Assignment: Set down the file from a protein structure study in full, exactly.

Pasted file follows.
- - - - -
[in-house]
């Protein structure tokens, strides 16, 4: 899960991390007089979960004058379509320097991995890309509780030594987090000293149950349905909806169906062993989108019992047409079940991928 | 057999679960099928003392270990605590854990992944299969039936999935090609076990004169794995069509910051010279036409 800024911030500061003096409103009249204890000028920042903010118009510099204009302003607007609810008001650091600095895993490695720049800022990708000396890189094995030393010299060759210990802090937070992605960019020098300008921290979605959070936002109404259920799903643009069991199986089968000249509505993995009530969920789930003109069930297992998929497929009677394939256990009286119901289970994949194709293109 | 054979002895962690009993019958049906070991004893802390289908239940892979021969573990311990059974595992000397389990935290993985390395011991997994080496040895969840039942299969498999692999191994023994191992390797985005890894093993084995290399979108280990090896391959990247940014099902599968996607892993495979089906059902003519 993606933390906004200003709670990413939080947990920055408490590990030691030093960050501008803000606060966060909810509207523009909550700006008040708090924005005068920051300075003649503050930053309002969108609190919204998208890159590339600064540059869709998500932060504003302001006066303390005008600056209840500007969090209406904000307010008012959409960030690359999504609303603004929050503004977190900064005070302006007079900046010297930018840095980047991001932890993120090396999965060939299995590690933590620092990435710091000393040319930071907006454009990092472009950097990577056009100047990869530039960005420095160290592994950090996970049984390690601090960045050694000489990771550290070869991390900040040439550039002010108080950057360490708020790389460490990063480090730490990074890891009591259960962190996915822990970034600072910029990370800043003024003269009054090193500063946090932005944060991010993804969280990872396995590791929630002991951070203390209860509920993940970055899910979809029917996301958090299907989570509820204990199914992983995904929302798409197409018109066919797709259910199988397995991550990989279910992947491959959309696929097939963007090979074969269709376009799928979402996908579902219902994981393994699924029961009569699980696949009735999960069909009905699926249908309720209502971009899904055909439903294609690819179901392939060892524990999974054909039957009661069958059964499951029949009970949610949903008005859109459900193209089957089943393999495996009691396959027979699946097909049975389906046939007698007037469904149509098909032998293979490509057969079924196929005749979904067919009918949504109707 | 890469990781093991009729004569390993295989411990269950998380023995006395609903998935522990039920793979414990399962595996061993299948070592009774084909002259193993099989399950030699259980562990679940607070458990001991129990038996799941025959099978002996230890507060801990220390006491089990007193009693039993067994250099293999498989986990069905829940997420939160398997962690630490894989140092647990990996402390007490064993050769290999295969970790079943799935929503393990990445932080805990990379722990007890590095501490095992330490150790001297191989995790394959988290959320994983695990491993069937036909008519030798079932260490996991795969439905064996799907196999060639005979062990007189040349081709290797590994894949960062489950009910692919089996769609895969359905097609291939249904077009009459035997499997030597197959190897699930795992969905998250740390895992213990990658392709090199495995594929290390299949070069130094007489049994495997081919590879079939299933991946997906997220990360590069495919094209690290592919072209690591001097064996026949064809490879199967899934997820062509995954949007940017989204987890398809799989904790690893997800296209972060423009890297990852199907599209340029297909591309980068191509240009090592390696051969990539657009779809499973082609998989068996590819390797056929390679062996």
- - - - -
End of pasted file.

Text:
[in-house]
């Protein structure tokens, strides 16, 4: 899960991390007089979960004058379509320097991995890309509780030594987090000293149950349905909806169906062993989108019992047409079940991928 | 057999679960099928003392270990605590854990992944299969039936999935090609076990004169794995069509910051010279036409 800024911030500061003096409103009249204890000028920042903010118009510099204009302003607007609810008001650091600095895993490695720049800022990708000396890189094995030393010299060759210990802090937070992605960019020098300008921290979605959070936002109404259920799903643009069991199986089968000249509505993995009530969920789930003109069930297992998929497929009677394939256990009286119901289970994949194709293109 | 054979002895962690009993019958049906070991004893802390289908239940892979021969573990311990059974595992000397389990935290993985390395011991997994080496040895969840039942299969498999692999191994023994191992390797985005890894093993084995290399979108280990090896391959990247940014099902599968996607892993495979089906059902003519 993606933390906004200003709670990413939080947990920055408490590990030691030093960050501008803000606060966060909810509207523009909550700006008040708090924005005068920051300075003649503050930053309002969108609190919204998208890159590339600064540059869709998500932060504003302001006066303390005008600056209840500007969090209406904000307010008012959409960030690359999504609303603004929050503004977190900064005070302006007079900046010297930018840095980047991001932890993120090396999965060939299995590690933590620092990435710091000393040319930071907006454009990092472009950097990577056009100047990869530039960005420095160290592994950090996970049984390690601090960045050694000489990771550290070869991390900040040439550039002010108080950057360490708020790389460490990063480090730490990074890891009591259960962190996915822990970034600072910029990370800043003024003269009054090193500063946090932005944060991010993804969280990872396995590791929630002991951070203390209860509920993940970055899910979809029917996301958090299907989570509820204990199914992983995904929302798409197409018109066919797709259910199988397995991550990989279910992947491959959309696929097939963007090979074969269709376009799928979402996908579902219902994981393994699924029961009569699980696949009735999960069909009905699926249908309720209502971009899904055909439903294609690819179901392939060892524990999974054909039957009661069958059964499951029949009970949610949903008005859109459900193209089957089943393999495996009691396959027979699946097909049975389906046939007698007037469904149509098909032998293979490509057969079924196929005749979904067919009918949504109707 | 890469990781093991009729004569390993295989411990269950998380023995006395609903998935522990039920793979414990399962595996061993299948070592009774084909002259193993099989399950030699259980562990679940607070458990001991129990038996799941025959099978002996230890507060801990220390006491089990007193009693039993067994250099293999498989986990069905829940997420939160398997962690630490894989140092647990990996402390007490064993050769290999295969970790079943799935929503393990990445932080805990990379722990007890590095501490095992330490150790001297191989995790394959988290959320994983695990491993069937036909008519030798079932260490996991795969439905064996799907196999060639005979062990007189040349081709290797590994894949960062489950009910692919089996769609895969359905097609291939249904077009009459035997499997030597197959190897699930795992969905998250740390895992213990990658392709090199495995594929290390299949070069130094007489049994495997081919590879079939299933991946997906997220990360590069495919094209690290592919072209690591001097064996026949064809490879199967899934997820062509995954949007940017989204987890398809799989904790690893997800296209972060423009890297990852199907599209340029297909591309980068191509240009090592390696051969990539657009779809499973082609998989068996590819390797056929390679062996």